People and their relationships to dominant and subordinate roles are a reflection of culture and cultural viewpoint. They are communicated through experience and create expectations for how and when managers interact with employees. The three most commonly discussed management theories are often called X, Y, and Z. The three theories and their influence on intercultural communication will be described below.
In an influential book titled The Human Side of Enterprise (1960), M.I.T. management professor Douglas McGregor described two contrasting perceptions on how and why people work, formulating Theory X and Theory Y; they are both based on Maslow’s hierarchy of needs (Maslow, 1954; Maslow, 1970). According to this model, people are concerned first with physical needs (e.g., food, shelter) and second with safety. At the third level, people seek love, acceptance, and intimacy. Self-esteem, achievement, and respect are the fourth level. Finally, the fifth level embodies self-actualization.
Watch the following 5 minute video: McGregor’s Theory X and Y.
Theory X asserts that workers are motivated by their basic (low-level) needs and have a general disposition against labour. In this viewpoint, workers are considered lazy and predicted to avoid work if they can, giving rise to the perceived need for constant, direct supervision.
A Theory X manager may be described as authoritarian or autocratic, and does not seek input or feedback from employees. He or she may use control and incentive programs to provide punishment and reward.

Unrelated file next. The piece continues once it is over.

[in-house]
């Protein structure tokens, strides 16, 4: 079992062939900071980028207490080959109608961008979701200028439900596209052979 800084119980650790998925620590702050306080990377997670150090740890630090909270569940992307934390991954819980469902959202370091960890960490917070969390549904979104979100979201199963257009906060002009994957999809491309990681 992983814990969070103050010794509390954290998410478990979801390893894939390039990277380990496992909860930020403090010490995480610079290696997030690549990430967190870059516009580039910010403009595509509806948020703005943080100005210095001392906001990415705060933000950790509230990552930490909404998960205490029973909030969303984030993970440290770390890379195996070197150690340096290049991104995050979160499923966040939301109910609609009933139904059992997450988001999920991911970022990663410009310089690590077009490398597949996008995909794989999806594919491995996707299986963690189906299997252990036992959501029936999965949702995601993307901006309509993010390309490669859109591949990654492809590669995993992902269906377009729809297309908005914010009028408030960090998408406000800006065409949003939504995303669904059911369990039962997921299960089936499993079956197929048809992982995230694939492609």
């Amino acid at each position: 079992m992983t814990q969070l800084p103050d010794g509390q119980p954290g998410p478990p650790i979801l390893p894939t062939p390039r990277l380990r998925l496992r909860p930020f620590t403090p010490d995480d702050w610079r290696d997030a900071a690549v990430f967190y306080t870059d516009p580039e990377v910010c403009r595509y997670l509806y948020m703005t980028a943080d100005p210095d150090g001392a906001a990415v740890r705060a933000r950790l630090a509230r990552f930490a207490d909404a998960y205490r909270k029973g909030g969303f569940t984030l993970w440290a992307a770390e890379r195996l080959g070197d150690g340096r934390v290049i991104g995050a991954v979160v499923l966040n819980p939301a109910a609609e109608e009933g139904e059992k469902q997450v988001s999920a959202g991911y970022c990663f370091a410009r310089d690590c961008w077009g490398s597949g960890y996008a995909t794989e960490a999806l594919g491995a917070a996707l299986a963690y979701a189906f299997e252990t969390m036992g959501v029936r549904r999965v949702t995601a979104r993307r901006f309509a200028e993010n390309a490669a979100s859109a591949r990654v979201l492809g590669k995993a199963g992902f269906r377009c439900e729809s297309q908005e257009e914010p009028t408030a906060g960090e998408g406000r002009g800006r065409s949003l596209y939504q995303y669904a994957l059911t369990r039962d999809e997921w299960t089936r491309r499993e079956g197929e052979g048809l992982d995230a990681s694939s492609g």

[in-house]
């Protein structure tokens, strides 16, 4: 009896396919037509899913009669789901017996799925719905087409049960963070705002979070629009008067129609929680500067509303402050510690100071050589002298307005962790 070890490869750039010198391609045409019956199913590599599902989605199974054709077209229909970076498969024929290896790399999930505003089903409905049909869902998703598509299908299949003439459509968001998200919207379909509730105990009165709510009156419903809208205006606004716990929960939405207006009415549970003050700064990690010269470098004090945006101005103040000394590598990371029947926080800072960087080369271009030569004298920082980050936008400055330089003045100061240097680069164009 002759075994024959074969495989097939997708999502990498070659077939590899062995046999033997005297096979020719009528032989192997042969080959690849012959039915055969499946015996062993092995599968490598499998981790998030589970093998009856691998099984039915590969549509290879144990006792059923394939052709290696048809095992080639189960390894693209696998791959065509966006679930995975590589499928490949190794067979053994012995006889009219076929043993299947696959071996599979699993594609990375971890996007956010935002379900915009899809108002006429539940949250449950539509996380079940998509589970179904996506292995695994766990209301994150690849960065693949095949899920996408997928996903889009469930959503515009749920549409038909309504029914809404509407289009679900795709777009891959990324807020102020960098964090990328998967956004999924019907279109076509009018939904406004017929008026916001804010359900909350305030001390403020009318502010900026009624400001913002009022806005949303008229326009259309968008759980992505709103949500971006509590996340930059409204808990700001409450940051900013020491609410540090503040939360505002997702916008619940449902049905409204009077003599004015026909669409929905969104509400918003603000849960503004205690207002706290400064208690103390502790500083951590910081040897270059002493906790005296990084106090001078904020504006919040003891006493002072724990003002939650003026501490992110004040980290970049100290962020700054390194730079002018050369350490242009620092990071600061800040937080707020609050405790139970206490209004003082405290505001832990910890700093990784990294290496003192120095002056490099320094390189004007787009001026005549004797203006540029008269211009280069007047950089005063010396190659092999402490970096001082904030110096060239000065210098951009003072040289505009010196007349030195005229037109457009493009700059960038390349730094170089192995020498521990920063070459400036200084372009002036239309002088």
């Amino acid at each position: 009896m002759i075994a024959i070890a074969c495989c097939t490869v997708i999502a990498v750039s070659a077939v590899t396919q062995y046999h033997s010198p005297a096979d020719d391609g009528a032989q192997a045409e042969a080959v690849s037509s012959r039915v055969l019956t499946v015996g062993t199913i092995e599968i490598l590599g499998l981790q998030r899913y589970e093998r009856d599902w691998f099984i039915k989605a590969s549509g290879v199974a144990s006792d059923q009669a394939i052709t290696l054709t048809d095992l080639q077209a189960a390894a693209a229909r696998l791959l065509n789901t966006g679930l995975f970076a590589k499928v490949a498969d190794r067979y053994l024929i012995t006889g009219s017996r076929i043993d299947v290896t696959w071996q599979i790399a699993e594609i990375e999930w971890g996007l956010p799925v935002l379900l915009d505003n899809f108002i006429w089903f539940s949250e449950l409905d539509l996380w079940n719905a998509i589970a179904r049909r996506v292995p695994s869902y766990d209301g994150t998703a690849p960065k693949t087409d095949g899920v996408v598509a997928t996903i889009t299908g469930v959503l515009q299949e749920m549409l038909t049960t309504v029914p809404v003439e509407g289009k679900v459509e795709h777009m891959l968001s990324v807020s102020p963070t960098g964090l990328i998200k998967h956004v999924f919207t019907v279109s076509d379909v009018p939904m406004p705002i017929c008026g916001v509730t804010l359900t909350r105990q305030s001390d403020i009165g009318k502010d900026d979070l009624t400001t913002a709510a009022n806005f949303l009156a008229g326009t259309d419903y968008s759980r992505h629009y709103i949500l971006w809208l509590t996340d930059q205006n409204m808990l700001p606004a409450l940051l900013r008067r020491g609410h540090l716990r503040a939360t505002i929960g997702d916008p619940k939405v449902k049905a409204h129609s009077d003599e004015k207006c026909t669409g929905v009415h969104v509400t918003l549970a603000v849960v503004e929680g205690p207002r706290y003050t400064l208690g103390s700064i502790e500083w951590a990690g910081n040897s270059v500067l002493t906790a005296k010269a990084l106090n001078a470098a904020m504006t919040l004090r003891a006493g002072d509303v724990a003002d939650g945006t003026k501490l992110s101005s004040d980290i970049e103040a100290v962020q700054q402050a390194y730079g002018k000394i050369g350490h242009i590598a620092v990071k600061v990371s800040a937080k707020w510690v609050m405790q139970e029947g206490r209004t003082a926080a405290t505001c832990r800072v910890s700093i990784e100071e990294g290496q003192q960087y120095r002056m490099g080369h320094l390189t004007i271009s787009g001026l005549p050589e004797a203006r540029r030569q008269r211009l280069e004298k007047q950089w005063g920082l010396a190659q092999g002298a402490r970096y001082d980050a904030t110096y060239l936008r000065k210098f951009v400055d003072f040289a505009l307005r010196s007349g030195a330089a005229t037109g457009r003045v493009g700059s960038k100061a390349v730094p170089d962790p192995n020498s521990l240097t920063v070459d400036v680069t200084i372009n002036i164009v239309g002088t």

In Theory Y employees are described as ambitious, self-directed, and capable of self-motivation.
A Theory Y manager determines that a job well done is reward in and of itself, and the employee may be a valuable source of feedback. Collaboration is viewed as normal, and the worker may need little supervision.
Theory Z takes the view that workers are seen as having a high need for reinforcement, where belonging is emphasized.
In Theory Z management, workers are trusted to do their jobs with excellence and supervisors are trusted to support them (Massie & Douglas, 1992).
Each of these theories of management features a viewpoint with assumptions about people and why they do what they do. While each has been the subject of debate, and variations on each have been introduced across organizational communication and business, they serve as a foundation for understanding management in an intercultural context.
Management Theories X, Y, and Z are examples of distinct and divergent views on worker motivation, need for supervision, and the possibility of collaboration.
“70 Styles of Management” from Communication for Business Professionals by eCampusOntario is licensed under a Creative Commons Attribution-NonCommercial-ShareAlike 4.0 International License.